JRo 2: You’re sure not making things easy for this interview. Do you want me to answer without using vowels, also?

Okay, I’ll go for back cover copy then. Devin Dexter, a 12-year old, residing in the town of Gravesend, suspects his neighbor is a warlock, but nobody believes him. When that year’s hot Christmas toy starts coming to life and performing evil acts, Devin, and his cousin, Tommy, become convinced, and set out to to put an end to it, before the whole town is overrun by a mob of marauding stuffed animals.

(I think I did a pretty god job there! 😊 )

JRo 1: What sparked the creation of your book?

JRo 2: For a long time, I had been wanting to do a horror/comedy hybrid. There were many movies that I loved, like that, when I was growing up. Things such as Fright Night, Gremlins, etc. Funny and scary, is a good mix.

So, while I’m thinking about this, a previous manuscript of mine, went to committee at two different publishing houses. Both places ultimately passed, but both said that they loved the humor, which was a comment I got a lot through the years. That spurred me to go on and work on a really humorous middle grade, which became Night of the Living Cuddle Bunnies.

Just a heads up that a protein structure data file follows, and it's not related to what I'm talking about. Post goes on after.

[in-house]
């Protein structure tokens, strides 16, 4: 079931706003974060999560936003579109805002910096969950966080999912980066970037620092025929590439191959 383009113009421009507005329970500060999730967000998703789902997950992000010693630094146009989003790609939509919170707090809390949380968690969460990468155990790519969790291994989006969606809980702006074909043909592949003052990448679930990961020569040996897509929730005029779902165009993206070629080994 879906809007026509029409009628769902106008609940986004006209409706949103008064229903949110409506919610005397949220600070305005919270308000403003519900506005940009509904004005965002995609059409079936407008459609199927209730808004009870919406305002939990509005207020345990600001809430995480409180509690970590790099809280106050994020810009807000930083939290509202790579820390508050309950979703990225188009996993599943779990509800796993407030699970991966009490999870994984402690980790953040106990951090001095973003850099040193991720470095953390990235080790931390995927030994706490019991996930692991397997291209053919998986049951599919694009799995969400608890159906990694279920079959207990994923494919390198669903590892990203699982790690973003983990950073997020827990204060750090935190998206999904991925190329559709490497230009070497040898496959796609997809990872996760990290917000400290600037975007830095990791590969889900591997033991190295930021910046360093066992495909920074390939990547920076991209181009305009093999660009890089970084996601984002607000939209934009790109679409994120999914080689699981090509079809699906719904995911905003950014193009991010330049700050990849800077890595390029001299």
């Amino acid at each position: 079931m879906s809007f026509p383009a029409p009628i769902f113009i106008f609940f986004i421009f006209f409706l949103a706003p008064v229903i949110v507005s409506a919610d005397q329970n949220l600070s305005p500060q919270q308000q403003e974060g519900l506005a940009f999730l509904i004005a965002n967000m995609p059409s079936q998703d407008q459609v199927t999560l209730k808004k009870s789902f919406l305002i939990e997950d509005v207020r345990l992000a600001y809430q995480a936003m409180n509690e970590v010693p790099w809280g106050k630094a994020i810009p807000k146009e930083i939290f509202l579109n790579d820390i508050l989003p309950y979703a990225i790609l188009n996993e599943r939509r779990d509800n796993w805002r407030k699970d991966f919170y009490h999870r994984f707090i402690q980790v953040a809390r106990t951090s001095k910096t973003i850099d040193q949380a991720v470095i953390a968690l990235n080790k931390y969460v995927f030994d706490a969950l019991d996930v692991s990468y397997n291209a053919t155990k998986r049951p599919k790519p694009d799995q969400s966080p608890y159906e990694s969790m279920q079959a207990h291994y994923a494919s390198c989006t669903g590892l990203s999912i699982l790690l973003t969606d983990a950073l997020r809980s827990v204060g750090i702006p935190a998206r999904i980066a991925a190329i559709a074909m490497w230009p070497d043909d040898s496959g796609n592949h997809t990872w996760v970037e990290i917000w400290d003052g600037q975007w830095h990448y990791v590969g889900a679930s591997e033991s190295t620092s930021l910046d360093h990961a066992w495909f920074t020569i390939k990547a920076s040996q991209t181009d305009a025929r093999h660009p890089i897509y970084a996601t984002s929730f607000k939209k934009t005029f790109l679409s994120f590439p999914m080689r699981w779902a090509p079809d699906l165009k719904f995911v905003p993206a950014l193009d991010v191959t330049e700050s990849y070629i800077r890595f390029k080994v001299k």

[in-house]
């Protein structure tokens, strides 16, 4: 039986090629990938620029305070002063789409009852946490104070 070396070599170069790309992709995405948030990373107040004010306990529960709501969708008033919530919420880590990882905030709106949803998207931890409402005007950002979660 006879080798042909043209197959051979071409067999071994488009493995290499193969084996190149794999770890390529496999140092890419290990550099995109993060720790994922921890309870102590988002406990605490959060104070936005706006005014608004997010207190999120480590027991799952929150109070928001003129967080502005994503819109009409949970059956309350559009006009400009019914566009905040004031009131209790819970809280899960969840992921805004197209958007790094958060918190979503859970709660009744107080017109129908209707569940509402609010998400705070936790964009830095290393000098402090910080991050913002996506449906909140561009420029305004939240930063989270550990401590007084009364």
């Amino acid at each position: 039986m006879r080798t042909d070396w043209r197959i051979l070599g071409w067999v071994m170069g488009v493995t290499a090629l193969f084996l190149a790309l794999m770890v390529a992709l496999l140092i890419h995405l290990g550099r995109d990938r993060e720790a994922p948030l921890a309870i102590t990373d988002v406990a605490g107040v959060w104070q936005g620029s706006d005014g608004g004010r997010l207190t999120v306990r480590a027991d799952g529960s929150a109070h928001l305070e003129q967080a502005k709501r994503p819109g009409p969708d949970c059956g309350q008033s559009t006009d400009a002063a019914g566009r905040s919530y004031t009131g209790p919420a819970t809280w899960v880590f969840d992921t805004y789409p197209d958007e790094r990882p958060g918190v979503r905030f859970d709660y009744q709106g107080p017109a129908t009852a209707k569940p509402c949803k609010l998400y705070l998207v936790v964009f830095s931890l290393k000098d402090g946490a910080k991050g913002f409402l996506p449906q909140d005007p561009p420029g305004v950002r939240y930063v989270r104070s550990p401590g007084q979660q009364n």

JRo 1: What, if any, story details changed most drastically from first draft to last?

JRo 2: Believe it or not, not a lot changed. Really, only a few things. The first, was changing the character of Tommy, from best friend, to cousin. It was thought, that would be more logical, why they have to put up with each other.

Another thing, was more scenes with Abby. The little sister proved to be a big hit, so I was asked to expand her scenes.

The last thing was, the “villain”. Originally, I was going to have him be taken away or be gone at the end, but he was such a fun character, that I decided to leave him in the mix for sequels.